'Well, then, don't go till next day. I wanted you to come and stay a few days with us. Here I am, on purpose to bid you, and you fly off to Yarmouth!'
Bond carried his clubs to the professional's shop and through to the workroom. Alfred Blacking was winding a new grip on to a driver.
He shifted himself unobtrusively away from the roulette he had been playing and went to stand for a moment at the brass rail which surrounded breast-high the top table in the salle privée.
And the other spectators. This crowd of jabbering idiots. Couldn't someone see what was happening? The chef de partie, the croupier, the huissier?
The next paper undertook to gratify the public with curious particulars respecting a late interesting occurrence in high life. A certain young nobleman, it was now confidently affirmed, had, in the first instance, actually laid his title and fortune at the feet of a certain fickle fair one; who had, notwithstanding, perversely preferred a certain gallant captain, who, it is thought, though he had no objection to receive very unequivocal proofs of the lady’s love, had no idea of marrying her; and that the eclaircissement had taken place at the altar.
The professional laughed. He said, 'It's you that hasn't changed, Mr James. You always were dashed inquisitive.' He came a step closer and lowered his voice. 'The truth is, sir, some members think Mr Goldfinger is just a little bit hot. You know, sir. Improves his lie and so forth.' The professional took the driver he was holding, took up a stance, gazed towards an imaginary hole and banged the head of the club up and down on the floor as if addressing an imaginary ball. 'Let me see now, is this a brassie lie? What d'you think caddie?' Alfred Blacking chuckled. "Well, of course, by the time he's finished hammering the ground behind the ball, the ball's been raised an inch and it is a brassie lie.' Alfred Blacking's face closed up again. He said non-committally, 'But that's only gossip, sir. I've never seen anything. Quiet-spoken gentleman. He's got a place at Reculver. Used to come here a lot. But for the last few years he's only been coming to England for a few weeks at a time. Rings up and asks if anyone's wanting a game and when there isn't anyone he books Cecil or me. Rang up this morning and asked if there was anyone about. There's sometimes a stranger drops in.' Alfred Blacking looked quizzically at Bond. 'I suppose you wouldn't care to take him on this afternoon? It'll look odd you being here and short of a game. And you knowing him and all. He might think I'd been trying to keep him to myself or something. That wouldn't do.'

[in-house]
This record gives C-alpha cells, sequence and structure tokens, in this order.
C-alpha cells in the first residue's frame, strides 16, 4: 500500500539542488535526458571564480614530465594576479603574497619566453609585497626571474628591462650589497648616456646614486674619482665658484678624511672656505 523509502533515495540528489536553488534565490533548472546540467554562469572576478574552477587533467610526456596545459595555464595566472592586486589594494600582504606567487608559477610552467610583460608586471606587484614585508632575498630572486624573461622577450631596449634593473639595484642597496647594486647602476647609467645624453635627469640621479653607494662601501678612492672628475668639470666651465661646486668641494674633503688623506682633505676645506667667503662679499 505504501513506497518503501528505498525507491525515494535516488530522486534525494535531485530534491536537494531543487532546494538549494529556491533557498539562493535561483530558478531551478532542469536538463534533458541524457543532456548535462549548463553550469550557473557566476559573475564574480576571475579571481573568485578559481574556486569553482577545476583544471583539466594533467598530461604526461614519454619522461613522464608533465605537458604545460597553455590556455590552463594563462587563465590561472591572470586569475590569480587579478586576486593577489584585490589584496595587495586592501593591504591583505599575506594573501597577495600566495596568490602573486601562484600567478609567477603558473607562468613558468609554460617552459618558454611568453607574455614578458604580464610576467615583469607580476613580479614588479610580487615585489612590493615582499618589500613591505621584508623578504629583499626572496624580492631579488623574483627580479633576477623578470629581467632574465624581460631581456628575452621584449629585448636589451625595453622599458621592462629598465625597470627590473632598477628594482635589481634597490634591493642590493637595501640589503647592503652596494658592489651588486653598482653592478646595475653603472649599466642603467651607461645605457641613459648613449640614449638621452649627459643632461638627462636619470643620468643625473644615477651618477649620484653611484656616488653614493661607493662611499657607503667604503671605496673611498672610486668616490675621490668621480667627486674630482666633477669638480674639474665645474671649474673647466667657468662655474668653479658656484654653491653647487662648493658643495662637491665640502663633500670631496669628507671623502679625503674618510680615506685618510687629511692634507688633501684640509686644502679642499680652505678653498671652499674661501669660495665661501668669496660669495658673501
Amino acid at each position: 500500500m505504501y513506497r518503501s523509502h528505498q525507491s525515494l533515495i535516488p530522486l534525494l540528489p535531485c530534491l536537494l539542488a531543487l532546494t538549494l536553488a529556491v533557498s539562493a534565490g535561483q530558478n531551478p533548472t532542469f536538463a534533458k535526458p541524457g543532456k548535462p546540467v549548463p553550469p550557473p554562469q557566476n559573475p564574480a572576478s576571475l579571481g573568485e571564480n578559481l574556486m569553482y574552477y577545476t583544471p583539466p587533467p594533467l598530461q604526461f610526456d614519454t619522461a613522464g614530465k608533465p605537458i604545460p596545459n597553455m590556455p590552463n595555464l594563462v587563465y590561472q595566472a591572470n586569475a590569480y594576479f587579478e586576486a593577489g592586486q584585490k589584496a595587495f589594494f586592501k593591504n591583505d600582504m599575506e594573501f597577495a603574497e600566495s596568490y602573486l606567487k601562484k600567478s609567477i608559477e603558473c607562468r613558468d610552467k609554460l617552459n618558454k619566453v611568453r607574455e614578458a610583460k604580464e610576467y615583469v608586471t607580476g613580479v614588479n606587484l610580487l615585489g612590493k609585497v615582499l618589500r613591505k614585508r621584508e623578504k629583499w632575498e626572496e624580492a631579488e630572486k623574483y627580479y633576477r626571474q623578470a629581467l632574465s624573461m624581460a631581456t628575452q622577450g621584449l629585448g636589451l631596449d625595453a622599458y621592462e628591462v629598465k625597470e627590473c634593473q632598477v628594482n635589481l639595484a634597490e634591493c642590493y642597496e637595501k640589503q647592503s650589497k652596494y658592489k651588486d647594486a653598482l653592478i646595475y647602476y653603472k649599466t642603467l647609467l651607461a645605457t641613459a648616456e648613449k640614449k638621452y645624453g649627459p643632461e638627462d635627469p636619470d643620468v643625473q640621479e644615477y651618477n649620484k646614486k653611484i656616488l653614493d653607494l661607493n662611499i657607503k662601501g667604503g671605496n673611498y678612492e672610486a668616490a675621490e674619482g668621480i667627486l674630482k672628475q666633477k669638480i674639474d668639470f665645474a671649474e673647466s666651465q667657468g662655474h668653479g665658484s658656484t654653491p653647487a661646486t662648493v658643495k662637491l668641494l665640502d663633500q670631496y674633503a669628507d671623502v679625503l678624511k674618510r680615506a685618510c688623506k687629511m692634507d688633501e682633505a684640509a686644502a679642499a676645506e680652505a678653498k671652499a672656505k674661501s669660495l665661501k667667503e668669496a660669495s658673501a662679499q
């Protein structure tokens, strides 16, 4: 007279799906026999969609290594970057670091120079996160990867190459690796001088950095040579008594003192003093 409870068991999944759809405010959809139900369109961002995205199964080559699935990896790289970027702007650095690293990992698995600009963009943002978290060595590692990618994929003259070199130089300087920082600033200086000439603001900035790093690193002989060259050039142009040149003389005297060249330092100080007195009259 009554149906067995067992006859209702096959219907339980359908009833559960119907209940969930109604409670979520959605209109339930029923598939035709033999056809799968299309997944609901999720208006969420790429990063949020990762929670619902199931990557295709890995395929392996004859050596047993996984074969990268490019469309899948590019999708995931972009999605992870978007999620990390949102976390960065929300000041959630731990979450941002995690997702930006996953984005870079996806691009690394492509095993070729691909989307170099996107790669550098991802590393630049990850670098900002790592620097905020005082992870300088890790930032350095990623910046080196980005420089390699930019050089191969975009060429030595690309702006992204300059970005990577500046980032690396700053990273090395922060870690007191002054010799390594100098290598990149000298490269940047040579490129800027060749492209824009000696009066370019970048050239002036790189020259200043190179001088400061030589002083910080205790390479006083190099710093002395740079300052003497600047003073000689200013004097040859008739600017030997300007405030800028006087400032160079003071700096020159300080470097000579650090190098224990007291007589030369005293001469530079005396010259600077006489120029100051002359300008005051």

iii. Russia and China
The girl's hand tugged at him. She screamed angrily, 'No, No. Stop! I want to stay close to Pussy. I'll be safe with her.'
'And brandy,' countered Bond.
At last he nodded.
"Anything you say," said Bond. "We've eaten enough meals together to know each other's tastes."
"It damn well is."
It was perfectly delightful to behold with what enthusiasm Mr. Peggotty became inspired when he thought of his little favourite. He stands before me again, his bluff hairy face irradiating with a joyful love and pride, for which I can find no description. His honest eyes fire up, and sparkle, as if their depths were stirred by something bright. His broad chest heaves with pleasure. His strong loose hands clench themselves, in his earnestness; and he emphasizes what he says with a right arm that shows, in my pigmy view, like a sledge-hammer.
Tiger Tanaka's face darkened perceptibly. 'For the time being,' he said with distaste, 'we are being subjected to what I can best describe as the "Scuola di Coca-Cola". Baseball, amusement arcades, hot dogs, hideously large bosoms, neon lighting - these are the part of our payment for defeat in battle. They are the tepid tea of the way of life we know under the name of demokorasu. They are a frenzied denial of the official scapegoats for our defeat - a denial of the spirit of the samurai as expressed in the kami-kaze, a denial of our ancestors, a denial of our gods. They are a despicable way of life' - Tiger almost spat the words - 'but fortunately they are also expendable and temporary. They have as much importance in the history of Japan as the life of a dragonfly.' He paused. 'But to return to my story. Our American residents are of a sympathetic type - on a low level of course. They enjoy the subservience, which I may say is only superficial, of our women. They enjoy the remaining strict patterns of our life - the symmetry, compared with the chaos that reigns in America. They enjoy our simplicity, with its underlying hint of deep meaning, as expressed for instance in the tea ceremony, flower arrangements, NO plays - none of which of course they understand. They also enjoy, because they have no ancestors and probably no family life worth speaking of, our veneration of the old and our worship of the past. For, in their impermanent world, they recognize these as permanent things just as, in their ignorant and childish way, they admire the fictions of the Wild West and other American myths that have become known to them, not through their education, of which they have none, but through television.'
Then, according to those who have gone against Bradley's games, mechanics took over and used any device that would keep the house solvent. It delights those who recollect Bradley when they read his canonization as a philanthropist whose hobby was giving the rich a little divertisement denied them by the state of Florida. But, com pared to the lice who controlled Saratoga, Col. Bradley is entitled to all the praise he gets in the remembrances of the sentimentalists.
31MMark is attending a formal dinner, eight to a table.